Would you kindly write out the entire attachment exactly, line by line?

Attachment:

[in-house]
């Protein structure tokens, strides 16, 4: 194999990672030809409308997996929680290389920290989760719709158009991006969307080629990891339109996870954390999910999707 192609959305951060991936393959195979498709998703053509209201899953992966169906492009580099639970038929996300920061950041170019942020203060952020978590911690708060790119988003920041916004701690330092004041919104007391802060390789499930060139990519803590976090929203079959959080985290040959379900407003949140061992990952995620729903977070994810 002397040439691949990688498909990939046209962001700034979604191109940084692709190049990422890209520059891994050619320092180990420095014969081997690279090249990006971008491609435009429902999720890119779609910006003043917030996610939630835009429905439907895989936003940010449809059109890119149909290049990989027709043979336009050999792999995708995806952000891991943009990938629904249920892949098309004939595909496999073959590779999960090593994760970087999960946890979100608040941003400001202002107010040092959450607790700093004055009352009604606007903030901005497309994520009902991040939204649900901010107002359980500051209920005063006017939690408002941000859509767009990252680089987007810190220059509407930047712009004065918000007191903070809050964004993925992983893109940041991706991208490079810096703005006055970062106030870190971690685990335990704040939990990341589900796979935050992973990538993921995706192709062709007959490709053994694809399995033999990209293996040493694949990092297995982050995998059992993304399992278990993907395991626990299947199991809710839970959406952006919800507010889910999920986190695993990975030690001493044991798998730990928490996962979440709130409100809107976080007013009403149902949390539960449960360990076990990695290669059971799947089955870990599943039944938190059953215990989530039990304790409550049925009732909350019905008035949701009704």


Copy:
[in-house]
């Protein structure tokens, strides 16, 4: 194999990672030809409308997996929680290389920290989760719709158009991006969307080629990891339109996870954390999910999707 192609959305951060991936393959195979498709998703053509209201899953992966169906492009580099639970038929996300920061950041170019942020203060952020978590911690708060790119988003920041916004701690330092004041919104007391802060390789499930060139990519803590976090929203079959959080985290040959379900407003949140061992990952995620729903977070994810 002397040439691949990688498909990939046209962001700034979604191109940084692709190049990422890209520059891994050619320092180990420095014969081997690279090249990006971008491609435009429902999720890119779609910006003043917030996610939630835009429905439907895989936003940010449809059109890119149909290049990989027709043979336009050999792999995708995806952000891991943009990938629904249920892949098309004939595909496999073959590779999960090593994760970087999960946890979100608040941003400001202002107010040092959450607790700093004055009352009604606007903030901005497309994520009902991040939204649900901010107002359980500051209920005063006017939690408002941000859509767009990252680089987007810190220059509407930047712009004065918000007191903070809050964004993925992983893109940041991706991208490079810096703005006055970062106030870190971690685990335990704040939990990341589900796979935050992973990538993921995706192709062709007959490709053994694809399995033999990209293996040493694949990092297995982050995998059992993304399992278990993907395991626990299947199991809710839970959406952006919800507010889910999920986190695993990975030690001493044991798998730990928490996962979440709130409100809107976080007013009403149902949390539960449960360990076990990695290669059971799947089955870990599943039944938190059953215990989530039990304790409550049925009732909350019905008035949701009704």